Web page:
|Bruce Hornsby - Halcyon Days|
|Music Disc Reviews Audio CD|
|Written by Paul Lingas|
|Tuesday, 17 August 2004|
Well, it’s been a long time since The Way It Is for Bruce Hornsby, and while Halcyon Days clearly indicates that Hornsby remains a talent, the album is too uneven owing to sentimentality to be very appealing. Sting, Eric Clapton, Elton John and others make appearances on various tracks, lending a clearly talent-laden yet almost nostalgic feel to the album as a whole.
While the opening track, “Gonna Be Some Changes Made,” is great and upbeat, possessing some of Hornsby’s best little piano riffs, featuring Clapton on guitar and Sting providing backing vocals, “Candy Mountain Run” is stuck in 1979, sounding like incredibly cheesy, old person’s rock. It’s like a disturbing cross between The Allman Brothers, Chicago and The Doobie Brothers, all bands with separate positives, but that are dangerous when mixed. Even though Clapton plays some pretty kickin’ guitar here, as a whole the track fails as a goofy children’s song with lyrics like, “All the little children hands up high waitin’ for the sugar plums fallin’ from the sky.”
“Dreamland” features the vocals of Elton John and Lloyd Jones in what amounts to a sentimental journey that must have been written in 1987. Lots of synthesized keyboards and subtle percussion fill out most of the accompaniment and there are a few enjoyable piano interludes, but ultimately this song sounds dated and overwrought. “Halcyon Days” and “Hooray for Tom” fall into this same overly melodramatic storytelling mold.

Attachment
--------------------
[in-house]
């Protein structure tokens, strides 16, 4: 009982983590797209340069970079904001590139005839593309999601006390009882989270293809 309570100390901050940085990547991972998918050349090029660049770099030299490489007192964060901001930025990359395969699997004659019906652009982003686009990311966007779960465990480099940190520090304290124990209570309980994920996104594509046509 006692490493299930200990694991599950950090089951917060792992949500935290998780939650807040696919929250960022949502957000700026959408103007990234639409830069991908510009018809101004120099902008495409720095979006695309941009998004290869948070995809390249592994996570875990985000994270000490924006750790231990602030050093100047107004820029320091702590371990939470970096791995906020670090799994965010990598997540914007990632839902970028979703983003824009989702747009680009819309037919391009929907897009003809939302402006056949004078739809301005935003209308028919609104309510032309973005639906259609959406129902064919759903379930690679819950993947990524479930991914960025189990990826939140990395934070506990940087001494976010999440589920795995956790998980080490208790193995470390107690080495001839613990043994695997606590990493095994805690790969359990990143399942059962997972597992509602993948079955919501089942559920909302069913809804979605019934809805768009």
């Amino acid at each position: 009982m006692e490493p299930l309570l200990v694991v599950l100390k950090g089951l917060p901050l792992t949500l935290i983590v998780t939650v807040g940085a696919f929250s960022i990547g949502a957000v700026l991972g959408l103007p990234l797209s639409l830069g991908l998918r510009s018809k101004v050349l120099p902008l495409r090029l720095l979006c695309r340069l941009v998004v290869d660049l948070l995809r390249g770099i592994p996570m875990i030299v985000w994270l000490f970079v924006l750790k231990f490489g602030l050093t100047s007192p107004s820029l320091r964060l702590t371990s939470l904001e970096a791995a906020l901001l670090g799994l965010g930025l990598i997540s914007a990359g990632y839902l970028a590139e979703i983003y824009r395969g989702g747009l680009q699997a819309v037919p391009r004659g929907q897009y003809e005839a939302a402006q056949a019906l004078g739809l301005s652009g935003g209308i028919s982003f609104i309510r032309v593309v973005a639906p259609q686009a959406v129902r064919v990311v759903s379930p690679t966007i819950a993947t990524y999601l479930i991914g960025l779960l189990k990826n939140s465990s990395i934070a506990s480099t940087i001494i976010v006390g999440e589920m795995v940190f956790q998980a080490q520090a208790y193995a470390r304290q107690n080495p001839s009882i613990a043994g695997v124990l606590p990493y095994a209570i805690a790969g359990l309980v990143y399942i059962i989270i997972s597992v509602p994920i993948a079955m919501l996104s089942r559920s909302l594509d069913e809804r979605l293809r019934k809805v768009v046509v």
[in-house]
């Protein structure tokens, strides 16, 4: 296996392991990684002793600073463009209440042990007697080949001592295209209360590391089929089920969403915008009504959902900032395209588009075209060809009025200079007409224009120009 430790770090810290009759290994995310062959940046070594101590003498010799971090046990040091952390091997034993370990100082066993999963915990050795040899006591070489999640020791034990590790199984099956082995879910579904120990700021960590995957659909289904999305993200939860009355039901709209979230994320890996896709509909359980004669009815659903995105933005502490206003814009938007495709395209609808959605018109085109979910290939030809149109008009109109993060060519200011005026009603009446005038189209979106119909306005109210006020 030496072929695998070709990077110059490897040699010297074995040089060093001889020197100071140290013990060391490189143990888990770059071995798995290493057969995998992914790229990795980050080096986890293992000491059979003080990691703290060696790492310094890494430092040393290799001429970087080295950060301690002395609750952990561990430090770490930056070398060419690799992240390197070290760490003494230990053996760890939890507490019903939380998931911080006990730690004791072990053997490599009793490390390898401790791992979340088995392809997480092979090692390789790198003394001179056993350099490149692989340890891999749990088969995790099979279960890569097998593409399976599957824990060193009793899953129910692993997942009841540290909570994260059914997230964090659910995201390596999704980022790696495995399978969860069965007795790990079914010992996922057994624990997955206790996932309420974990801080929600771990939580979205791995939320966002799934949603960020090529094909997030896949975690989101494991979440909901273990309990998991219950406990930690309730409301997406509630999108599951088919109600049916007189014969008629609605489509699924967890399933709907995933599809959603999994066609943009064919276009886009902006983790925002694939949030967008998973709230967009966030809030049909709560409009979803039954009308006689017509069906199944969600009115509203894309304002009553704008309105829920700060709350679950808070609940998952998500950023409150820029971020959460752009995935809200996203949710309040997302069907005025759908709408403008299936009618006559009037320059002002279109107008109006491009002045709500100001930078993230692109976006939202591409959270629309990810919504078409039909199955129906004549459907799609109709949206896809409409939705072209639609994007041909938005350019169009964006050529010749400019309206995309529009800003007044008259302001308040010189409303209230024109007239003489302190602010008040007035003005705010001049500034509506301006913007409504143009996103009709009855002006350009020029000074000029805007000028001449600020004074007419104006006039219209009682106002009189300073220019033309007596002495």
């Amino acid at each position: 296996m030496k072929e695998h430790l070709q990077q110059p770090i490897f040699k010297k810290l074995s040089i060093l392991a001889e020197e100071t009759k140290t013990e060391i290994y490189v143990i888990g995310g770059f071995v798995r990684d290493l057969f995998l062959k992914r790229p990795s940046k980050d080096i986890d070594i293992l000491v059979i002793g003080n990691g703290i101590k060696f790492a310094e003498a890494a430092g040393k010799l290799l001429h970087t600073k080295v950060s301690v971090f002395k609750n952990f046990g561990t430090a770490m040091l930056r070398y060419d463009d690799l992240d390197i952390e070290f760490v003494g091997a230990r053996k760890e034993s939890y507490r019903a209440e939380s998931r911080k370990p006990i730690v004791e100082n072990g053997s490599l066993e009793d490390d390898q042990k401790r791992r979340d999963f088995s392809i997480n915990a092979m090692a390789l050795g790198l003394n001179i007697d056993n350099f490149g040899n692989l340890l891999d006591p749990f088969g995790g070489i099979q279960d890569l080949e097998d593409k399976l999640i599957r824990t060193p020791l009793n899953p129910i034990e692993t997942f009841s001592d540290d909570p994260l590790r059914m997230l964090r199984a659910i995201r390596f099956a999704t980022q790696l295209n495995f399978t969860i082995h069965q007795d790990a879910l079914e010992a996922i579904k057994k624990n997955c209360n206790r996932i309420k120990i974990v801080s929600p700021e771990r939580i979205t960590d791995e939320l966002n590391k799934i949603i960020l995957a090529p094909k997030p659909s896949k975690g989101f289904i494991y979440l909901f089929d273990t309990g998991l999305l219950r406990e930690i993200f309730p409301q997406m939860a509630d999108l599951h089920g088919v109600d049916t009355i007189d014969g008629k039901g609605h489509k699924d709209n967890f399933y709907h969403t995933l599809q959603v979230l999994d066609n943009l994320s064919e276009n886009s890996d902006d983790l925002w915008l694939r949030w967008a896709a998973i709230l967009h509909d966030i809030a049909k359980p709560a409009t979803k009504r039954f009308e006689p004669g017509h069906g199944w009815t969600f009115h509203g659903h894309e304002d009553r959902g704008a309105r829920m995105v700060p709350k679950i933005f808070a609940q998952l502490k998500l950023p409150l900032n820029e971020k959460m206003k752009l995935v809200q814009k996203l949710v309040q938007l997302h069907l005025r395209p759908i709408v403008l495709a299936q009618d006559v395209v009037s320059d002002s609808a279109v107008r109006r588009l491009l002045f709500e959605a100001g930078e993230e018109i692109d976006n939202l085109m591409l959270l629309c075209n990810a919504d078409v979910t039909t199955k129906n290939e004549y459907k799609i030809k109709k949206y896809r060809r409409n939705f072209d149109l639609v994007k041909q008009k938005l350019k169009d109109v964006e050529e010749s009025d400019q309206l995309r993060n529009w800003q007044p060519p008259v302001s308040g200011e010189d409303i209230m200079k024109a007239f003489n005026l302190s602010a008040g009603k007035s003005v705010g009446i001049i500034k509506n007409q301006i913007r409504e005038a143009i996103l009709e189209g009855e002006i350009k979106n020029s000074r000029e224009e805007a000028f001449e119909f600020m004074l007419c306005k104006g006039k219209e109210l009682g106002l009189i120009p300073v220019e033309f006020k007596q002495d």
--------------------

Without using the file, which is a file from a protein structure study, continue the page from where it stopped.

“Circus on the Moon” picks things up with more Hornsby-esque piano and that talent he has for creating an addictive beat. While there are some synthed strings, the jazzy soft-pop tone is not unwelcome. “Circus” is fun and has some great riffs and beats going on. “Lost in the Snow” and “Mirror on the Wall” are the same type, with the latter reminiscent of his work on the “Backdraft” film soundtrack.
“What the Hell Happened” is a jaunty, Southern Dixieland track about growing old. It consists mostly of piano and clarinet and has a strange harmonic quality to it. “Heir Gordon” takes up this tone as well, sounding like something you’d hear if you walked into a bar in the South. Halcyon Days is at its best when it either has upbeat tracks that don’t sound dated or when it concentrates on pianos and vocals that possess a vaudeville or bluegrass quality to them.
Hornsby admits that much of the album has to do with his becoming older and facing the challenges of fatherhood. “Candy Mountain Run” was clearly written with children in mind and, according to Hornsby, the title track is dedicated to his wife. While Halcyon Days is clearly supposed to refer to the good old days, the feelings Hornsby has towards getting older are so completely transparent that they often serve to depress the listener with lyrics and music, rather than creating a true nostalgic and perhaps even wistful feeling.